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Dancing “the management”: on social presence, rhythm and finding common purpose

Atkinson, David ORCID: https://orcid.org/0000-0002-2179-1652 (2008) Dancing “the management”: on social presence, rhythm and finding common purpose. Management Decision, 46 (7). pp. 1081-1095.

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Purpose – This paper seeks to explore the concept of dance as a metaphor for relating to the challenges of management and human relations within the organisational space. It asks in what way can the art‐related concept of dance be applied to the benefit of a dominant science‐led management learning and practice. Design/methodology/approach – The paper explores its topic through counter‐factual argument, drawing on a recently published theory of art‐related management practice. It invokes dance as an application of the theory to further explore that theory's relevance to management and organisational thinking. Findings – The concept of an organisational dance is explored by considering the notions of presence and rhythm. A definition for social presence is derived in order to present an ability of the individual to perceive a socially constructed reality, against which collective movement – aligned within a concept of organisational rhythm – permits a form of dance to emerge. The organisational dance sets up a form of social constructionism in which new forms of knowledge might arise through creative play. Originality/value – The paper argues that the metaphor of dance can usefully provide new insight into thinking about management, by providing an intellectual basis for writing about organisational dance. The paper concludes that the research question is not (empirically) “what dances are being practiced” but, in order to better support managers in practice, “how do we make the organisation dance?”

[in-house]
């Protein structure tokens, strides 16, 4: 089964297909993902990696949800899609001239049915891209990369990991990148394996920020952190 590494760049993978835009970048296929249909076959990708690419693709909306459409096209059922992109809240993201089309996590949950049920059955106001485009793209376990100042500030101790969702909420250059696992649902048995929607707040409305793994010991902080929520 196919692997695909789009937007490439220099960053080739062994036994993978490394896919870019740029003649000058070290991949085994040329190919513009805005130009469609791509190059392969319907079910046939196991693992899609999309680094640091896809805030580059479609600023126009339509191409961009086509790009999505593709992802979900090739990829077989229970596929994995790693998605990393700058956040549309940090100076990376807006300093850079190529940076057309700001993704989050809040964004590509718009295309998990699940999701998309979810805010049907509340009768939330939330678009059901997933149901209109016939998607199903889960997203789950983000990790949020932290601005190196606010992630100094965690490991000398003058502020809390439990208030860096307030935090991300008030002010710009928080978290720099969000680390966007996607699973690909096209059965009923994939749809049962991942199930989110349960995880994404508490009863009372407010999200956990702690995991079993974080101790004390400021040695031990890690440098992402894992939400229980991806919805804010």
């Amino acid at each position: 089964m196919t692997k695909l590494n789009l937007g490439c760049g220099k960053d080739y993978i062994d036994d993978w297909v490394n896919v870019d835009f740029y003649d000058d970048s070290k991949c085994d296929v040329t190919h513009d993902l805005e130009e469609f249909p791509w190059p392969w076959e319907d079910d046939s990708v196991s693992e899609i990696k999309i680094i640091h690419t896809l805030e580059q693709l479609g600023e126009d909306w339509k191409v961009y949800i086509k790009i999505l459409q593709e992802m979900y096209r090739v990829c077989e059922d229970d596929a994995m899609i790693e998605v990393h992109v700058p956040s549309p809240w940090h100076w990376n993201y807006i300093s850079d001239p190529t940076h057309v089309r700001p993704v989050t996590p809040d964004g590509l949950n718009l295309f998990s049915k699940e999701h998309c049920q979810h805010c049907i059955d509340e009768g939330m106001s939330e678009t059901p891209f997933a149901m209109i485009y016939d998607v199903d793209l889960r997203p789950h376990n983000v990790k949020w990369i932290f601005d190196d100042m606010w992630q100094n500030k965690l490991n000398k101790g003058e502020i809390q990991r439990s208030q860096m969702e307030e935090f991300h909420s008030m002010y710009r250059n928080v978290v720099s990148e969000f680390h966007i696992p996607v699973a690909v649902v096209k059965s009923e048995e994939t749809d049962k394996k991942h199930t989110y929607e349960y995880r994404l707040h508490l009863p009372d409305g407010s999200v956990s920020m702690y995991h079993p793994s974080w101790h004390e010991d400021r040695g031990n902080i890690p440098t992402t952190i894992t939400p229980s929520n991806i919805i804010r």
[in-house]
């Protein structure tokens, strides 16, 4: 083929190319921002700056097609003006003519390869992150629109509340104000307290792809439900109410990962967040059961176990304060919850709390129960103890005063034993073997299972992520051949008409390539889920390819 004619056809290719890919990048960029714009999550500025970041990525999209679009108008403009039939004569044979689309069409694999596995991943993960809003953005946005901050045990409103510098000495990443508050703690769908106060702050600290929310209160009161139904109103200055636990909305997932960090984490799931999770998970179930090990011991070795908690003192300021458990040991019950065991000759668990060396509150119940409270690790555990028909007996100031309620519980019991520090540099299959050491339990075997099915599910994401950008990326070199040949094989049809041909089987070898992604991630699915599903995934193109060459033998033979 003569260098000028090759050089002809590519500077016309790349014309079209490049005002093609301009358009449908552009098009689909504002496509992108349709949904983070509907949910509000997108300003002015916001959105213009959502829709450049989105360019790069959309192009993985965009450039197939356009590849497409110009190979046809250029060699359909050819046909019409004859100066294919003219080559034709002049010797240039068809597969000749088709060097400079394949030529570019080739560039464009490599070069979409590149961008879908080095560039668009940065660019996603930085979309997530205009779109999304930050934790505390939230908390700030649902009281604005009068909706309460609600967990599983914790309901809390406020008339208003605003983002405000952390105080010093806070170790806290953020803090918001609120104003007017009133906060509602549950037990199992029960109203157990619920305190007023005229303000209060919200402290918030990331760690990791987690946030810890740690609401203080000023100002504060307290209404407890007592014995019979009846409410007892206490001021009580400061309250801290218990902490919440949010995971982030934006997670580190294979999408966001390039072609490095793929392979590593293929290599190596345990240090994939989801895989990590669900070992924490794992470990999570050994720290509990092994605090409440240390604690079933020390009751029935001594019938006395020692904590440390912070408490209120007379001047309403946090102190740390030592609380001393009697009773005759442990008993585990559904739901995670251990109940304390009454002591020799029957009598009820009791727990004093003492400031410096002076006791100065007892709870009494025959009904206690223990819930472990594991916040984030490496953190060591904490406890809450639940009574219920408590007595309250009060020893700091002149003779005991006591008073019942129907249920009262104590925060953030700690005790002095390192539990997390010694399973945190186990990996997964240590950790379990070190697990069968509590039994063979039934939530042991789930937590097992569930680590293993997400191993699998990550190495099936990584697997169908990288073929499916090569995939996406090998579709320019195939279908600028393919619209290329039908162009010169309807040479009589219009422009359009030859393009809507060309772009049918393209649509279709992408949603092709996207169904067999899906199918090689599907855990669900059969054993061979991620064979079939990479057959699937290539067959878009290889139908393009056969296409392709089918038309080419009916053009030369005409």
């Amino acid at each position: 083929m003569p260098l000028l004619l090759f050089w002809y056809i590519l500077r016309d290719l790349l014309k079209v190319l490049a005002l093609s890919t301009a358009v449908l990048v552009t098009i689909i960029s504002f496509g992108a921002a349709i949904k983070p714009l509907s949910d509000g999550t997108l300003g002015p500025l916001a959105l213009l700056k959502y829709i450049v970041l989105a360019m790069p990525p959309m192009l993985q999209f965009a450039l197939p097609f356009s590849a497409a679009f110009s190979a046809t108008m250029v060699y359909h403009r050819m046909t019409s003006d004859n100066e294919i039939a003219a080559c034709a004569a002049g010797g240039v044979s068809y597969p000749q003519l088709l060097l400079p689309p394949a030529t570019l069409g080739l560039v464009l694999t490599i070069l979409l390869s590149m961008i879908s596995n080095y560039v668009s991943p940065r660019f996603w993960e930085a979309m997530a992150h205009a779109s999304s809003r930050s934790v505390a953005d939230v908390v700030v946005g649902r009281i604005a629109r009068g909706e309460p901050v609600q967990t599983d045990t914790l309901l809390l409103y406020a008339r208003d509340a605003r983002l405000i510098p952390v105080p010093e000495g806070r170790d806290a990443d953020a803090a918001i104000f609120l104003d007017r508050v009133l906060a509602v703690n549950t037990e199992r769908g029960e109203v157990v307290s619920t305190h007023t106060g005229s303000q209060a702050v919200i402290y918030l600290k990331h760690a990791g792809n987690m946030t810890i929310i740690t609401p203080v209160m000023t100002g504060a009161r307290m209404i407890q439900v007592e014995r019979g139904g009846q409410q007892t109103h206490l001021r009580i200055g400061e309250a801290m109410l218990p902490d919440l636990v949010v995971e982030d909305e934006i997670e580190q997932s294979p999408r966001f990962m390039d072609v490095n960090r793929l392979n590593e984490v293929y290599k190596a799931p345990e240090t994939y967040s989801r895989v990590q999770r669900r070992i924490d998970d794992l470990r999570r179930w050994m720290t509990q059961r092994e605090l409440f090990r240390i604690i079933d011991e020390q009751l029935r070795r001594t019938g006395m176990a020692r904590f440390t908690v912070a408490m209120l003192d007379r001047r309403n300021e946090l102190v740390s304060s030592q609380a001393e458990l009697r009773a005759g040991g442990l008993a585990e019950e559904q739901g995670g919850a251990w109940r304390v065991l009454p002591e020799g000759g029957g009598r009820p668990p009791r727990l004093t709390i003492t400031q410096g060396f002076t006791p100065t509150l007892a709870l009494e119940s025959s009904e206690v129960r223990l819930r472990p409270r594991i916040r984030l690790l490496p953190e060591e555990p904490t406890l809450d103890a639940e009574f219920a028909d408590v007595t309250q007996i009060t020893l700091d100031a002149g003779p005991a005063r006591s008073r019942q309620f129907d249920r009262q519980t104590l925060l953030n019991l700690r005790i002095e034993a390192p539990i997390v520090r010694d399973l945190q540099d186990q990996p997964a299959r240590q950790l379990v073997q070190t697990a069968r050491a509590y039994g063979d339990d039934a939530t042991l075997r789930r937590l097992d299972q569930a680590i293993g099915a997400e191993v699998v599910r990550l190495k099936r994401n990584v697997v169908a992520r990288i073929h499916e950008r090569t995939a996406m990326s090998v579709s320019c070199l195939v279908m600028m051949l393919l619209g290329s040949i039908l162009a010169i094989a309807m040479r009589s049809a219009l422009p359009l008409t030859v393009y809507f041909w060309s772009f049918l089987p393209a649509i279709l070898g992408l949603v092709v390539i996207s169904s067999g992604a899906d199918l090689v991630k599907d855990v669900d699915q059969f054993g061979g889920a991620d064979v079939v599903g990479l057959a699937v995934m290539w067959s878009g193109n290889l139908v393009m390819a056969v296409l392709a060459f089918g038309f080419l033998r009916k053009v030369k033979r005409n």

Item Type: Article
Status: Published
DOI: https://doi.org/10.1108/00251740810890230
Subjects: H Social Sciences > HD Industries. Land use. Labor > HD28 Management. Industrial Management
School/Department: York Business School
URI: https://ray.yorksj.ac.uk/id/eprint/6144

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